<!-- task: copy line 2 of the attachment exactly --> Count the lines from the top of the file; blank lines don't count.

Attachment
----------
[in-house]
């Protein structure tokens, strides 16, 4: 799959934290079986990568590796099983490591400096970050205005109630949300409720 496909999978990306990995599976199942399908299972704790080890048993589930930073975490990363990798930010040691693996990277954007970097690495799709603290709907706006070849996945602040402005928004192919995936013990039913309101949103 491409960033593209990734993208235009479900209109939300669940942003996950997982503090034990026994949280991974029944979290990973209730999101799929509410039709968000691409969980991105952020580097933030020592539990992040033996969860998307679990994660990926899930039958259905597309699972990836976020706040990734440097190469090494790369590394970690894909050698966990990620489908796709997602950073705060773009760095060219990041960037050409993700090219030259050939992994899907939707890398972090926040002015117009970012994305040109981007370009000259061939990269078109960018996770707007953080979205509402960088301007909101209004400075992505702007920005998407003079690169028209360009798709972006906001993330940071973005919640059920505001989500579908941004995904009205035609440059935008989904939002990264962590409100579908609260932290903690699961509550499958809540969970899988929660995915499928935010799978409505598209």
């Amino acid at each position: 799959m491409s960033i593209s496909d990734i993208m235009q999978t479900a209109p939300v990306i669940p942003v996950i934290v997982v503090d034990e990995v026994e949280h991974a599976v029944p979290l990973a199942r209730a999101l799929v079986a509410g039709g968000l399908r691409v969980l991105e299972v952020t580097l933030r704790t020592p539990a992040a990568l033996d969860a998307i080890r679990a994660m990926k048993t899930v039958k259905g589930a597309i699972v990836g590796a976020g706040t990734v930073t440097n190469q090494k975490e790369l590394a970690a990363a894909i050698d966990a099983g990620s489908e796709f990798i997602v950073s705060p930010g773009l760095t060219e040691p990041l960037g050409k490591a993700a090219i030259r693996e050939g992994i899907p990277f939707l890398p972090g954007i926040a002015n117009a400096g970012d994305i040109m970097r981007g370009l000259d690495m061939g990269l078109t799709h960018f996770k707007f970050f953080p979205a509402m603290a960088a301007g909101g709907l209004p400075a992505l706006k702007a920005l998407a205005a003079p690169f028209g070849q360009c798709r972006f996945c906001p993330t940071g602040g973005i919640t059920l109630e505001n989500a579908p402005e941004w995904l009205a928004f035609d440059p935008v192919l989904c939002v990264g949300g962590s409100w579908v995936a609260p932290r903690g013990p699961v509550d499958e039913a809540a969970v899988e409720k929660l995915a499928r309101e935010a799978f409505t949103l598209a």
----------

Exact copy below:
């Protein structure tokens, strides 16, 4: 799959934290079986990568590796099983490591400096970050205005109630949300409720 496909999978990306990995599976199942399908299972704790080890048993589930930073975490990363990798930010040691693996990277954007970097690495799709603290709907706006070849996945602040402005928004192919995936013990039913309101949103 491409960033593209990734993208235009479900209109939300669940942003996950997982503090034990026994949280991974029944979290990973209730999101799929509410039709968000691409969980991105952020580097933030020592539990992040033996969860998307679990994660990926899930039958259905597309699972990836976020706040990734440097190469090494790369590394970690894909050698966990990620489908796709997602950073705060773009760095060219990041960037050409993700090219030259050939992994899907939707890398972090926040002015117009970012994305040109981007370009000259061939990269078109960018996770707007953080979205509402960088301007909101209004400075992505702007920005998407003079690169028209360009798709972006906001993330940071973005919640059920505001989500579908941004995904009205035609440059935008989904939002990264962590409100579908609260932290903690699961509550499958809540969970899988929660995915499928935010799978409505598209």